More than a decade and a half ago, he was a lawyer and spokesperson for the Alliance Defense Fund (ADF), which advocates for Christians. During that time, he described gay people as “sinful” and “destructive” and argued that supporting gay rights could lead to supporting paedophilia, a longtime anti-gay trope. In opinion pieces, he argued that gay sex should be criminalised, ABC News notes.

In 2003, Mr Johnson wrote in a column in The Shreveport Times: “There is clearly no ‘right to sodomy’ in the Constitution, and the right of ‘privacy of the home’ has never placed all activity with the home outside the bounds of the criminal law.”

During Day of Silence protests across the US in 2005 organised to push back against anti-gay biases in education, Mr Johnson and the ADF launched a counterprotest that they called “Day of Truth”.

Mr Johnson claimed at the time that they were “sharing the truth out of love and compassion”. He said that the “truth” came from a strict view of Bible teachings, meaning that “if someone’s trapped in a homosexual lifestyle, it’s dangerous,” according to ABC.

At the counterprotest, the ADF gave out t-shirts stating “The Truth Cannot be Silenced” as well as cards to students, sharing their view that they couldn’t support “detrimental personal and social behaviour” in reference to being LGBT+.

Mr Johnson said at the time that he hoped that the event would be “peaceful and respectful” but also said, “You can call it sinful or destructive, ultimately it’s both,” about being gay, the Associated Press wrote in April 2005.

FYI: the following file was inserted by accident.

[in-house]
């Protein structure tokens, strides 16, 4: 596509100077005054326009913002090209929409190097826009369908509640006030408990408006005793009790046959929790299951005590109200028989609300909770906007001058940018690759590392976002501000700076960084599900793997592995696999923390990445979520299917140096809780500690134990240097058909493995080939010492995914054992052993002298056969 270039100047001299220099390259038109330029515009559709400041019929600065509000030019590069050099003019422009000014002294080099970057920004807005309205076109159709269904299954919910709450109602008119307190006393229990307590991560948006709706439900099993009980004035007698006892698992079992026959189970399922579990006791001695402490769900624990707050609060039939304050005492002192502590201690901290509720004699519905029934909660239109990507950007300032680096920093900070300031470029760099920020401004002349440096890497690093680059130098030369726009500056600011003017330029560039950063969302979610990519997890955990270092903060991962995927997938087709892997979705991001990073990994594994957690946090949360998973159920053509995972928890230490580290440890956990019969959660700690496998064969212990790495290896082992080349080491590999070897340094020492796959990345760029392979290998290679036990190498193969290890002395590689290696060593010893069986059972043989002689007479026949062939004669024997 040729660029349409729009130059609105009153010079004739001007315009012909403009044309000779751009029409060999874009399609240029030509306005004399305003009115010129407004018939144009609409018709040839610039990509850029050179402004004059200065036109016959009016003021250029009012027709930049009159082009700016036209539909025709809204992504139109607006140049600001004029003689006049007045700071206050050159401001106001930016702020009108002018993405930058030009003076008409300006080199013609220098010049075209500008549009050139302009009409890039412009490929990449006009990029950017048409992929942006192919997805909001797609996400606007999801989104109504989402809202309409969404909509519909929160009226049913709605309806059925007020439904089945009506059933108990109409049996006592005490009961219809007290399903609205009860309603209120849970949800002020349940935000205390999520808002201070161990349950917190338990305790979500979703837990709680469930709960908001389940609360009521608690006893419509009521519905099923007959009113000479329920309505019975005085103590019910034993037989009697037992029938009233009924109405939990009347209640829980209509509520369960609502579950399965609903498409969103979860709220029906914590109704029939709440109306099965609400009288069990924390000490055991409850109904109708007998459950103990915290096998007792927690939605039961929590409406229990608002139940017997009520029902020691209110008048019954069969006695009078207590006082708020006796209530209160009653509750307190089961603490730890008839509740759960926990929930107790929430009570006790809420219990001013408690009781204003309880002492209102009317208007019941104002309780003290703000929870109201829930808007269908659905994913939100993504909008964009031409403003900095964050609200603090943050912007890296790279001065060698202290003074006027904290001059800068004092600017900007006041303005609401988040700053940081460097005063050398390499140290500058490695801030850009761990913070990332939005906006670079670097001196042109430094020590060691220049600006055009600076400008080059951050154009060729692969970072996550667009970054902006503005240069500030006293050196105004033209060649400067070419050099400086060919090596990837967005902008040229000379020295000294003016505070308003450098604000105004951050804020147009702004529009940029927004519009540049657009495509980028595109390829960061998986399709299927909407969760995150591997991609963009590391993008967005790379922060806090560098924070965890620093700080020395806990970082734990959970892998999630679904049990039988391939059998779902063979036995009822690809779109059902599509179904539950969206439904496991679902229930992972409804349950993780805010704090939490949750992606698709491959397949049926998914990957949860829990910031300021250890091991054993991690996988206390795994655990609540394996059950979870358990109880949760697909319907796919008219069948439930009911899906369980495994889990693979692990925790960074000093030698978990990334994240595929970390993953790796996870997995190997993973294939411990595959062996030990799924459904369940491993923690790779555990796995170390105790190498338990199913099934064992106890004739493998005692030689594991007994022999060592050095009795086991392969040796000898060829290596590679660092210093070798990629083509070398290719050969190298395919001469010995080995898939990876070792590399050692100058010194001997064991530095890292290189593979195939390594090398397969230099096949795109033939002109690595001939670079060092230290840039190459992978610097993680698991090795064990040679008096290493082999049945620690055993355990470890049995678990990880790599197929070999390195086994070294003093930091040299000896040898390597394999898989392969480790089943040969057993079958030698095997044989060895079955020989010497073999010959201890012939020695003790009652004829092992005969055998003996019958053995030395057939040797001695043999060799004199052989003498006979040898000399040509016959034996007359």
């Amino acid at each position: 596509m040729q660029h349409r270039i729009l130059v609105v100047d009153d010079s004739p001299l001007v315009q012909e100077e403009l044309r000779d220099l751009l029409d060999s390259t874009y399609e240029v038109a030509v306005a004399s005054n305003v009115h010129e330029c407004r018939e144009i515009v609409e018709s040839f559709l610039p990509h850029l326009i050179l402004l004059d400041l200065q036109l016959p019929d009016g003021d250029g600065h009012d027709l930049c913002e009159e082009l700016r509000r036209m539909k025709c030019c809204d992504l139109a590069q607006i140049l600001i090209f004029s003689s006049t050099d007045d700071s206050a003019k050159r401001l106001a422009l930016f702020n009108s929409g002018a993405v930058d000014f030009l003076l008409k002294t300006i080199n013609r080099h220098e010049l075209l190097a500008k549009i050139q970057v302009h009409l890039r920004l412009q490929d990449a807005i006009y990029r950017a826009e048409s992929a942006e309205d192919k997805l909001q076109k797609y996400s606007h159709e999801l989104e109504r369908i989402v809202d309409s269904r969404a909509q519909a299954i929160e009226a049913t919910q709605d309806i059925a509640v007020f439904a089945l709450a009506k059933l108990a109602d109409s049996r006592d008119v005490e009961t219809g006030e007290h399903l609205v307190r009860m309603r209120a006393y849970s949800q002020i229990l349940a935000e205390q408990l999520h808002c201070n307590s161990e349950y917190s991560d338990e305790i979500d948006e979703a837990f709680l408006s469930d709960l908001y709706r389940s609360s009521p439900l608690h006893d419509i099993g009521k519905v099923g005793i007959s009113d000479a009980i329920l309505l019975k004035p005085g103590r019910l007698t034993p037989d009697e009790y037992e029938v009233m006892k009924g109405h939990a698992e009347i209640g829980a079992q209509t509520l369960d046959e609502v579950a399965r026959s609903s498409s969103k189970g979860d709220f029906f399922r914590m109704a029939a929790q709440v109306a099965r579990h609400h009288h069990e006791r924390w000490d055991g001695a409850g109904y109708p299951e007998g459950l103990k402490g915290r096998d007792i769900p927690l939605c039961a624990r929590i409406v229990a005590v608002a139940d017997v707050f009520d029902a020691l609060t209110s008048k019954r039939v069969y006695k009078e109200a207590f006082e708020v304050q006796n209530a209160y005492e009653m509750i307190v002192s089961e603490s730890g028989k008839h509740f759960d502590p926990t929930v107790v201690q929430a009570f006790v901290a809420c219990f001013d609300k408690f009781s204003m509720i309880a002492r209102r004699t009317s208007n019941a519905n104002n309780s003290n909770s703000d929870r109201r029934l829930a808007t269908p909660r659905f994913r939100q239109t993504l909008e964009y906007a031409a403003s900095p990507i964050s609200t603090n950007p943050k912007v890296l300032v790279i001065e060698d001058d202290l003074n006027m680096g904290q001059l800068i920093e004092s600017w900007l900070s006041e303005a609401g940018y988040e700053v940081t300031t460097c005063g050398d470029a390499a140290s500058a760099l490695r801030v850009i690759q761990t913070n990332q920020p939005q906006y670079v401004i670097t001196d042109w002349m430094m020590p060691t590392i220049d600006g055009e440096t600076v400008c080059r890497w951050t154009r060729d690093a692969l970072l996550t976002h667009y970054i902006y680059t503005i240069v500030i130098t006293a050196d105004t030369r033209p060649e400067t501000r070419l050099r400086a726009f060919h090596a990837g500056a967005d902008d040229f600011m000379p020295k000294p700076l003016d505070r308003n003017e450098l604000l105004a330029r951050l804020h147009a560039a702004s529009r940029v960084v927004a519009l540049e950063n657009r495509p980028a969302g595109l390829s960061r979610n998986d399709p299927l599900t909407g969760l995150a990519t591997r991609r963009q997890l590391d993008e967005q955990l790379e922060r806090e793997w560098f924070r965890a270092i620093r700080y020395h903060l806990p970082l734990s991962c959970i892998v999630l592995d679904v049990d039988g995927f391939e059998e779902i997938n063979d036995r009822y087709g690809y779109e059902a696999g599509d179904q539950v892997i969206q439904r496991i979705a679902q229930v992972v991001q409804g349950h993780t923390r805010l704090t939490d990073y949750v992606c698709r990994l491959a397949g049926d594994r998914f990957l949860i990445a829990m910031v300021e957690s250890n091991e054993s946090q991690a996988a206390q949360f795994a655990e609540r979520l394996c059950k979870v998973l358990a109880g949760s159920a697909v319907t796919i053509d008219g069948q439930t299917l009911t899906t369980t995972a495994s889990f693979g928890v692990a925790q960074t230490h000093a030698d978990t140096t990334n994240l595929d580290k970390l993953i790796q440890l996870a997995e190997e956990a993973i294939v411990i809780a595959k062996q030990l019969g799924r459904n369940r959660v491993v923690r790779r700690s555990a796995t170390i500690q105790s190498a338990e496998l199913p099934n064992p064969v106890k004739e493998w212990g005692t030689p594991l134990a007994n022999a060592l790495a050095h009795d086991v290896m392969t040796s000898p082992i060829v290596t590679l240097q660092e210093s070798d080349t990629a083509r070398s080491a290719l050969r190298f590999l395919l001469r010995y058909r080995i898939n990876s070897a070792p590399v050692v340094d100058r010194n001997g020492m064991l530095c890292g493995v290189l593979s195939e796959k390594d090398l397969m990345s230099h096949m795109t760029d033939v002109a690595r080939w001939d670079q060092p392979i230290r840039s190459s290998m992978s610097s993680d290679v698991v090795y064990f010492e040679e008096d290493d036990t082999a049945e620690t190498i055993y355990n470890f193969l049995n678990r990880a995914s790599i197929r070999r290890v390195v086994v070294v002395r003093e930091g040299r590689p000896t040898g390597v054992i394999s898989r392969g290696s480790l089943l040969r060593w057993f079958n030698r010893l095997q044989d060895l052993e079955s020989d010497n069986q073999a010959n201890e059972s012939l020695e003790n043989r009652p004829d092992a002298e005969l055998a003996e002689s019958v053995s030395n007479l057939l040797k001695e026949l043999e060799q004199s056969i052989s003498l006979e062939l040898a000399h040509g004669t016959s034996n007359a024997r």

The Gay, Lesbian and Straight Education Network blasted the ADF and Mr Johnson for taking aim at gay students. Mr Johnson told the press: “No one is for bullying and harassment. But that’s cloaking their real message, that homosexuality is good for society.”

He also claimed that being gay was “morally wrong and physically dangerous”.

Before he joined Congress, Mr Johnson was a talk radio host, wrote columns, worked as a college professor, and was an instructor at constitutional law seminars. He also spent two years in the Louisiana state legislature.

Elected in 2016 at the same time as former President Donald Trump, Mr Johnson defended Mr Trump in both of his Senate impeachment trials. He also voted against legislation backed by both parties to codify same-sex marriage.

Mr Johnson played a major part in drafting the Stop the Sexualization of Children Act late last year, but the bill was never taken to the floor. It would have stopped the use of federal funds to “develop, implement, facilitate, or fund any sexually oriented program, event, or literature” for children under the age of 10. Those pushing the bill argued that it would keep inappropriate materials away from children while critics said that it was a push to prevent gay representation.

In another column for The Shreveport Times, published in February 2004, Mr Johnson wrote: “Pro-family advocates are often asked these days, ‘Why should you care? Why is same-sex marriage a threat?’ The answer is simple: because we tamper with God’s created order at our peril.”

“If activist judges can reject thousands of years of history and legitimize homosexual marriage, then trans-sexual and group ‘marriages’ of every sort must logically follow … Experts project that homosexual marriage is the dark harbinger of chaos and sexual anarchy that could doom even the strongest republic,” he added.